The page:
In Boston, out-of-control street violence against Jews raged until in 1943 the leftist New York paper PM addressed the “organized campaign of terrorism” and suggested, successfully, that the area’s Catholic priests should preach for peace. They did so, and the attacks subsided. Hitherto, the Boston press had basically left the whole matter uncovered, for fear of inviting boycotts from the immensely powerful Catholic Archdiocese. (The Christian Science Monitor also played an honorable role in this affair).
For a remarkable insight into the era, go to youtube and watch the short 1945 film, The House I Live In, a plea for tolerance using the person who was then the coolest of all urban idols, Frank Sinatra. In one scene, Sinatra stops a young street gang beating up another boy, and teaches them lessons in tolerance as the core of the American Way. If your dad was wounded at the front, he asks, wouldn’t you want him to have the blood he needed, from a person of whatever religion? Only a Nazi thinks different. The film does not explicitly focus on anti-Semitism, but obviously that is its whole point. Sinatra’s Italian Catholic background gave him unique credibility to an urban audience.
I should add that the Catholic Church was not the only culprit in this silence. In cities like New York and Boston, the New Deal rested on an alliance of Catholics and Jews, and public tensions between the two key Democratic Party factions had to be minimized. Any news stories of Catholic-Jewish violence would be a propaganda gift to the Germans.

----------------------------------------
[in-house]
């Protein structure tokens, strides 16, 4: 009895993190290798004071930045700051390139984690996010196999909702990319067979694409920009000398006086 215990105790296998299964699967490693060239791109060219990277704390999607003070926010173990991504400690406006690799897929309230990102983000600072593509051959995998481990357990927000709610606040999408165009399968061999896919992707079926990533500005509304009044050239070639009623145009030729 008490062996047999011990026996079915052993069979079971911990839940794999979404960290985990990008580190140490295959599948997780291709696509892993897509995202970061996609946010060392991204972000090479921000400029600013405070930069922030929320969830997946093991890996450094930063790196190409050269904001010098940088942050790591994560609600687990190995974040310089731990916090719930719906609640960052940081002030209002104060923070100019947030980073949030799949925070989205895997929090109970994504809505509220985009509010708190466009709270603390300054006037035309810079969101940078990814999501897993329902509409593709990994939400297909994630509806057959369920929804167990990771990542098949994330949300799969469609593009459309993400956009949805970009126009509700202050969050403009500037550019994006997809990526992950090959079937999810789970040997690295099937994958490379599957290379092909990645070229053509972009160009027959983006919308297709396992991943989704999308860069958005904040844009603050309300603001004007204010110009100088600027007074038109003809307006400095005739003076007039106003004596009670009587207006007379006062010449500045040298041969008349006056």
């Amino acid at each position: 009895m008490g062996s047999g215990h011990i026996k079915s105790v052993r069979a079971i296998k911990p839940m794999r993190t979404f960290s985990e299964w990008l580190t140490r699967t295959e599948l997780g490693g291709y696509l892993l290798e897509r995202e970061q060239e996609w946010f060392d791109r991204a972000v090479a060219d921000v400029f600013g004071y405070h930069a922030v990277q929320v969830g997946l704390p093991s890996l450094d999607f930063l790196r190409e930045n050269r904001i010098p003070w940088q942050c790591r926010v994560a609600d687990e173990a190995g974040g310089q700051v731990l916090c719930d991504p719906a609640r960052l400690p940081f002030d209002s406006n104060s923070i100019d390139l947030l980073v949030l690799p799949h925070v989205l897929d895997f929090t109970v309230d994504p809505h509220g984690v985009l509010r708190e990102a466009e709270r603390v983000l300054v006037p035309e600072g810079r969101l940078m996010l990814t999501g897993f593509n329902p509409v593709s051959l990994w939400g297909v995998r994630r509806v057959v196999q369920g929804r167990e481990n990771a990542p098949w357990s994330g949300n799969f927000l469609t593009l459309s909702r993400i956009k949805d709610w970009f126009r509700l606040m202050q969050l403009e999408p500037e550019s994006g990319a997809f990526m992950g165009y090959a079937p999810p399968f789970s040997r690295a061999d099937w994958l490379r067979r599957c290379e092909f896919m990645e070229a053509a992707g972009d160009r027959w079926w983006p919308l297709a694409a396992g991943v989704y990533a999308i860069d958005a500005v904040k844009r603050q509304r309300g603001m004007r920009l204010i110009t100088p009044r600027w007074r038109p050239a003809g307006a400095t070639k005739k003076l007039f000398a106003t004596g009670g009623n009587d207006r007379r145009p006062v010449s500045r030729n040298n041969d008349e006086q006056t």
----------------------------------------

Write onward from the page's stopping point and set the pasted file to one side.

So without newspapers or news media coverage, what is the historian to do? Obviously, part of the answer lies in unearthing confidential intelligence files, as Fr. Charles Gallagher is now doing. But there are other paths of entry.
The gap can also be remedied by oral history, but the whole crisis is actually covered in remarkable detail by several fine novels, which give a wonderful sense of the era. Arthur Miller covers the Christian Front under a pseudonym in his 1945 novel Focus, and Norman Mailer touches on the group’s mob violence in The Naked and the Dead (1948). Harry Sylvester’s 1947 novel Moon Gaffney likewise exposes the anti-Semitic and Coughlinite leanings of some New York Catholic clergy. One of the best sources is Lewis Browne’s 1943 novel See What I Mean, a detailed account of life in the Los Angeles far Right subculture of the era.
So the sources are there, but they require research skills quite different from more “mainstream” history, where we can rely on the news media. The whole sad story is a powerful lesson in the means by which we can know history, and the constraints and prejudices that can prevent us ever knowing the full story.
In historical terms, no news is emphatically not good news.
Next time, I’ll talk about the use of “Christian” language by extremist groups like the Christian Front, and how it (indirectly) shaped out modern political vocabulary